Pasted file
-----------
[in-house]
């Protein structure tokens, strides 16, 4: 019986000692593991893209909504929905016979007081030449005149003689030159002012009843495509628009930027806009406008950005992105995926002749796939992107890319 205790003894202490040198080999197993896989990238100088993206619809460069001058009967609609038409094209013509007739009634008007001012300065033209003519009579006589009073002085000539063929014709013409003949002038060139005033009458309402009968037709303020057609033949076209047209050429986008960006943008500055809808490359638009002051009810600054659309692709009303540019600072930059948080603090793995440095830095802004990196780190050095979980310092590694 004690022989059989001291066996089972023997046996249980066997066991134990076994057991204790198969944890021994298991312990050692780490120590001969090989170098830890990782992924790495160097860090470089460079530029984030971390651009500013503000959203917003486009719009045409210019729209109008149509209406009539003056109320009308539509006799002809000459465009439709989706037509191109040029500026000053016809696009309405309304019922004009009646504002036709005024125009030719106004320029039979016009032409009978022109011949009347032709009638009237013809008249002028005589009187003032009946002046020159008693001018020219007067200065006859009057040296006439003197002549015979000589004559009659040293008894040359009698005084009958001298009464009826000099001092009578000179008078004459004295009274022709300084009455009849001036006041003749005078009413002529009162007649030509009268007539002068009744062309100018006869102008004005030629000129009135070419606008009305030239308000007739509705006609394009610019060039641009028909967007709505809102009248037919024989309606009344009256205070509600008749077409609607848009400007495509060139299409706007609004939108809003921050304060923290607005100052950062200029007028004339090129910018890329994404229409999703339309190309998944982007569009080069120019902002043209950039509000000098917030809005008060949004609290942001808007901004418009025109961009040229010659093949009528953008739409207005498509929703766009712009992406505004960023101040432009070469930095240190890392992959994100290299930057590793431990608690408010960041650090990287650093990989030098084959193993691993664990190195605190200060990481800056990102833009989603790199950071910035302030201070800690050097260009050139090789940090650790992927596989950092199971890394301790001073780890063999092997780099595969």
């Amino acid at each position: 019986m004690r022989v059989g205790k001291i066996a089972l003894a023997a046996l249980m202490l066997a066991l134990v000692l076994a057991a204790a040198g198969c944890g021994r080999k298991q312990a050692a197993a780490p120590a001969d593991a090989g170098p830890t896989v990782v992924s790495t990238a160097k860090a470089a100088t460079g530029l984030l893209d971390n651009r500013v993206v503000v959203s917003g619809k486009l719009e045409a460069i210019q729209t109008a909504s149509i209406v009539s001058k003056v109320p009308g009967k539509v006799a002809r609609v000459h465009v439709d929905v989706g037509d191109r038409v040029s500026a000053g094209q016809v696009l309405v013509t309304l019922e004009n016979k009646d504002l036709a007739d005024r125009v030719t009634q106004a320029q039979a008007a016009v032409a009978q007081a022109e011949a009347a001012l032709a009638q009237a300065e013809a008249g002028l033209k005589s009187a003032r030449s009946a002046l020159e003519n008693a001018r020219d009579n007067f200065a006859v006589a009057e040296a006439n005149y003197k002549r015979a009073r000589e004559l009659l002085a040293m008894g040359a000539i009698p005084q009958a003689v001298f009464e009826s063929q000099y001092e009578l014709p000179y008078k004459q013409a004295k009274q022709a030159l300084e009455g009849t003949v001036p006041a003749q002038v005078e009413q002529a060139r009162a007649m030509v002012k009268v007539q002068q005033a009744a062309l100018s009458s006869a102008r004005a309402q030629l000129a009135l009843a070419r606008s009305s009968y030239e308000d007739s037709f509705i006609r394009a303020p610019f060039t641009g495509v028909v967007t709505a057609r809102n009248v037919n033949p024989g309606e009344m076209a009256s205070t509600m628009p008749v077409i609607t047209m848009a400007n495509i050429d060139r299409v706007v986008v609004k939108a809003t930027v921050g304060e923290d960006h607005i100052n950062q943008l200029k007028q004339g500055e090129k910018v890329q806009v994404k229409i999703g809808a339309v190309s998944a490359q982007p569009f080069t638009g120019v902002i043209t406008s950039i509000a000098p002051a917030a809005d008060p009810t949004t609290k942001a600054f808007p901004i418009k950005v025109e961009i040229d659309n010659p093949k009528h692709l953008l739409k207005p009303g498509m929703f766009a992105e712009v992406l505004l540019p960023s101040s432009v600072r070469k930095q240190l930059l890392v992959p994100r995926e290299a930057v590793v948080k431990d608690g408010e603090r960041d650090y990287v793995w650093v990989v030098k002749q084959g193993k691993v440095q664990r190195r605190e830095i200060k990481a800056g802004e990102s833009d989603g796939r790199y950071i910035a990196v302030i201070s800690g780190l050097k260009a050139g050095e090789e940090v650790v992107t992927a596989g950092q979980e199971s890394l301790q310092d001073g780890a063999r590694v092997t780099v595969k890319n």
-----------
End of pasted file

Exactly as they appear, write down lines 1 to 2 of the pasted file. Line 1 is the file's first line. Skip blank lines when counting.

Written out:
[in-house]
């Protein structure tokens, strides 16, 4: 019986000692593991893209909504929905016979007081030449005149003689030159002012009843495509628009930027806009406008950005992105995926002749796939992107890319 205790003894202490040198080999197993896989990238100088993206619809460069001058009967609609038409094209013509007739009634008007001012300065033209003519009579006589009073002085000539063929014709013409003949002038060139005033009458309402009968037709303020057609033949076209047209050429986008960006943008500055809808490359638009002051009810600054659309692709009303540019600072930059948080603090793995440095830095802004990196780190050095979980310092590694 004690022989059989001291066996089972023997046996249980066997066991134990076994057991204790198969944890021994298991312990050692780490120590001969090989170098830890990782992924790495160097860090470089460079530029984030971390651009500013503000959203917003486009719009045409210019729209109008149509209406009539003056109320009308539509006799002809000459465009439709989706037509191109040029500026000053016809696009309405309304019922004009009646504002036709005024125009030719106004320029039979016009032409009978022109011949009347032709009638009237013809008249002028005589009187003032009946002046020159008693001018020219007067200065006859009057040296006439003197002549015979000589004559009659040293008894040359009698005084009958001298009464009826000099001092009578000179008078004459004295009274022709300084009455009849001036006041003749005078009413002529009162007649030509009268007539002068009744062309100018006869102008004005030629000129009135070419606008009305030239308000007739509705006609394009610019060039641009028909967007709505809102009248037919024989309606009344009256205070509600008749077409609607848009400007495509060139299409706007609004939108809003921050304060923290607005100052950062200029007028004339090129910018890329994404229409999703339309190309998944982007569009080069120019902002043209950039509000000098917030809005008060949004609290942001808007901004418009025109961009040229010659093949009528953008739409207005498509929703766009712009992406505004960023101040432009070469930095240190890392992959994100290299930057590793431990608690408010960041650090990287650093990989030098084959193993691993664990190195605190200060990481800056990102833009989603790199950071910035302030201070800690050097260009050139090789940090650790992927596989950092199971890394301790001073780890063999092997780099595969």